Teachers’ Tools for Navigation: Grace Hopper is one example of a female scientist that should be a name that everyone knows yet she is not taught in schools. Luckily there are so many wonderful nonfiction picture book biographies being published showcasing woman who made a difference (some listed below). One way I picture this text being used in the classroom is by using these picture books in a lit circle or even like a jig saw type activity. Each group reads a different nonfiction picture book and shares what they learned with the class.

Grace Hopper could also be used in a computer classroom because it has such a wonderful introduction to the beginning of computers. Grace was part of very early computer programming and computer science, and her story would be perfect to share during a technology class looking at the history of computers.

Discussion Questions: How did Grace Hopper’s legacy continued to the computers and technology we use today?; How did Grace Hopper stand out from what was expected of woman at the time?; What hardships did Grace probably face because of gender prejudice?; Choose one of Grace’s quotes shared in the book and share what it meant for Grace and how it could it be taken as inspirational for your life?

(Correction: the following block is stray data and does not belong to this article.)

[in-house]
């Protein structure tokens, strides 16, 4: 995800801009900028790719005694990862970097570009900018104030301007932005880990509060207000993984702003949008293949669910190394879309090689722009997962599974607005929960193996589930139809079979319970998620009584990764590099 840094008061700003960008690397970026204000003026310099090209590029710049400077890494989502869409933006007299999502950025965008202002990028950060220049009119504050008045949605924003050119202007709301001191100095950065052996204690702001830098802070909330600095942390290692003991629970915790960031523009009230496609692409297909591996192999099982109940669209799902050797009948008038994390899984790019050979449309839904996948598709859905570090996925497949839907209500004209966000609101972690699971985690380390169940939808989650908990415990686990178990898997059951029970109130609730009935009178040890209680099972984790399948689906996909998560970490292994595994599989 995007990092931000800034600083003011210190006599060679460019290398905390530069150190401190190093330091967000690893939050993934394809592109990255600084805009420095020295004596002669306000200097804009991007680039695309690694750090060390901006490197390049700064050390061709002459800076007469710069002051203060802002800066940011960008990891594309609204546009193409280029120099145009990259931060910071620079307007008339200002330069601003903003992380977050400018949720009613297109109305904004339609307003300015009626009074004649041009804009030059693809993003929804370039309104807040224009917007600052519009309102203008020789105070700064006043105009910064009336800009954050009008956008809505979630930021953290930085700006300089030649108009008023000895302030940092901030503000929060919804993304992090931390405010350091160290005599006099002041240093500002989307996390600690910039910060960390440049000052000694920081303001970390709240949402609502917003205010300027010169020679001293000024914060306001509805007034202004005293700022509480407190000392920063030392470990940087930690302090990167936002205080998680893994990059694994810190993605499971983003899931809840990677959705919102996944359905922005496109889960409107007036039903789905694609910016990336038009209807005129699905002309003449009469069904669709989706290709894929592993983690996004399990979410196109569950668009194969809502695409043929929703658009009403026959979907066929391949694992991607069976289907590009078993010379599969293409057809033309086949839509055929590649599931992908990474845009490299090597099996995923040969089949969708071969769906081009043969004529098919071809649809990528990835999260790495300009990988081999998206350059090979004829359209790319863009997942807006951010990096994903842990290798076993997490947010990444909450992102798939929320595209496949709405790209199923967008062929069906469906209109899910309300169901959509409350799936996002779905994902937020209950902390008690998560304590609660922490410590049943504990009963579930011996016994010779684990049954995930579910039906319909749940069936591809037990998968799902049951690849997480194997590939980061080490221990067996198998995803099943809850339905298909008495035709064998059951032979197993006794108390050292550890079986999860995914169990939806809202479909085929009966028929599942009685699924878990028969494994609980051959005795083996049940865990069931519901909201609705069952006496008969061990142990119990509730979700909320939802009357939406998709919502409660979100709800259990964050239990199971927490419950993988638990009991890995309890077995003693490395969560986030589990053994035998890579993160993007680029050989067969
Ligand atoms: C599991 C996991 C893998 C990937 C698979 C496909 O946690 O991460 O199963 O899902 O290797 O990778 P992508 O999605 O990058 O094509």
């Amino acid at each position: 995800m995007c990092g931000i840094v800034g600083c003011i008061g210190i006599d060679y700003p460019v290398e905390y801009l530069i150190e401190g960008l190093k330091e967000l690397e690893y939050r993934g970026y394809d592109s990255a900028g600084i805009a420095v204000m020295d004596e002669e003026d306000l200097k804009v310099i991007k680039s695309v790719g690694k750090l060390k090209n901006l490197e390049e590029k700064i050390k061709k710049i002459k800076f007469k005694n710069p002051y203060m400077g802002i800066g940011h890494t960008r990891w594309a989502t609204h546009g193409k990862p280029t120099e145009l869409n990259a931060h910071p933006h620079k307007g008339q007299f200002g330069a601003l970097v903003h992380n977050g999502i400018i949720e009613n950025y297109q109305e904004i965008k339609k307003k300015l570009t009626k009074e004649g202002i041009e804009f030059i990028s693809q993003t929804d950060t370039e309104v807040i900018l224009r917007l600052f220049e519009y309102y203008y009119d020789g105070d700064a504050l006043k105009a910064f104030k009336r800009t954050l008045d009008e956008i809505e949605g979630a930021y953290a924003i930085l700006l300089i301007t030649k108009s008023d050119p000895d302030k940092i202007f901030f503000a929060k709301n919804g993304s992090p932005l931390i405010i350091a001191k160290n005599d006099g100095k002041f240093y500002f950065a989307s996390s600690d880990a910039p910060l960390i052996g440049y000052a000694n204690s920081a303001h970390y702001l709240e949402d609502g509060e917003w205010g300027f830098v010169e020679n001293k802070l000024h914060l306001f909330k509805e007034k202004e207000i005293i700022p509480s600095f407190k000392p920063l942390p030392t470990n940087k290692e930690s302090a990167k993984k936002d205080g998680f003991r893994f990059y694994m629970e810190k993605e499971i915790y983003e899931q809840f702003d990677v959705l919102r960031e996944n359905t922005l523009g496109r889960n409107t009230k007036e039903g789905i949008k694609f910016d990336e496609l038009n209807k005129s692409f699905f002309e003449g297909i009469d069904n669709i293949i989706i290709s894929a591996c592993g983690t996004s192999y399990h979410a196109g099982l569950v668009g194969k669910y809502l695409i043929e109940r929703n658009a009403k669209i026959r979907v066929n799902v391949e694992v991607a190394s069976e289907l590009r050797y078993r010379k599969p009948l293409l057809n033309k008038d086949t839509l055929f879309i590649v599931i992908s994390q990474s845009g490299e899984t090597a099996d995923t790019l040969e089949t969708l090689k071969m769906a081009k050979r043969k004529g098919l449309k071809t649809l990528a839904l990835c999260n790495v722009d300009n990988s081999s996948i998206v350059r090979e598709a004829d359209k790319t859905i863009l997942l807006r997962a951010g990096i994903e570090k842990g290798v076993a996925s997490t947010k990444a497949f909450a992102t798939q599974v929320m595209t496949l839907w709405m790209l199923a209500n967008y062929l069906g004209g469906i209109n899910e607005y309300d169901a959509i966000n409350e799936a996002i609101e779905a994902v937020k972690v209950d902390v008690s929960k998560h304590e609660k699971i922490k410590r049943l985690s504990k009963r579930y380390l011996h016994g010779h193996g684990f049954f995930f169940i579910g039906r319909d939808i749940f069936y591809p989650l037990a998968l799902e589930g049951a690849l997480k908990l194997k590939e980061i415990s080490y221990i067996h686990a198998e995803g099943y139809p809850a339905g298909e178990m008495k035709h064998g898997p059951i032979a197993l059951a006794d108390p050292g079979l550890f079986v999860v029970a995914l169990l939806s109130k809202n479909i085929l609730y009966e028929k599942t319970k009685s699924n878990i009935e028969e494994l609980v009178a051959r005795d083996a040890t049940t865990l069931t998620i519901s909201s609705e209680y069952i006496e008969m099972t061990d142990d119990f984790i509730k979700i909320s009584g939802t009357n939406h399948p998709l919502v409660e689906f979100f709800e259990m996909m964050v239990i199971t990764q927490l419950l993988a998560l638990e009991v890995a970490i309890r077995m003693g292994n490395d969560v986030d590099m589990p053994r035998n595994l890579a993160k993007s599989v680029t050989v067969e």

Flagged Passages: 

Read This If You Love: Ada’s Ideas by Fiona Robinson, Maya Lin by Susan Rubin, I Dissent by Debbie Levy, Fearless Flyer by Heather Lang, Dorothea’s Eyes by Barb Rosenstock, Women Who Broke the Rules series by Kathleen KrullLiberty’s Voice by Erica SilvermanJosephine by Patricia Hruby Powell, Swimming with Sharks by Heather Lang, The Book of Heroines from National Geographic Kids

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**Thank you to Ardi at Sterling for providing a copy for review and giveaway!**

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A lunch book club meeting in the library one day

After we finished our Mock Newbery experience, my lunch book club needed a new direction. My students said they definitely wanted to continue the book club.

  • I liked having lunch book club because we all read the same book. We could support each other through the sad parts, and share the happy memories when something good happened. -Maria
  • I liked book club very much because I got to talk to other kids in the school who were reading the same book as I am. -Ashley
  • My favorite part of lunch book club is being able to talk with other people who have already read a book or are currently reading it. You get to talk with people and discuss it, which makes me understand the book even more. -Emily

We discussed three options to continue:

  1. Everyone just reads whatever and we talk about books in general.
  2. HARRY POTTER! There are so many students in the group that are reading his books for the first time.
  3. Author Skype Visits

After much discussion, we decided on #3 (though some students did choose to only continue reading Harry Potter).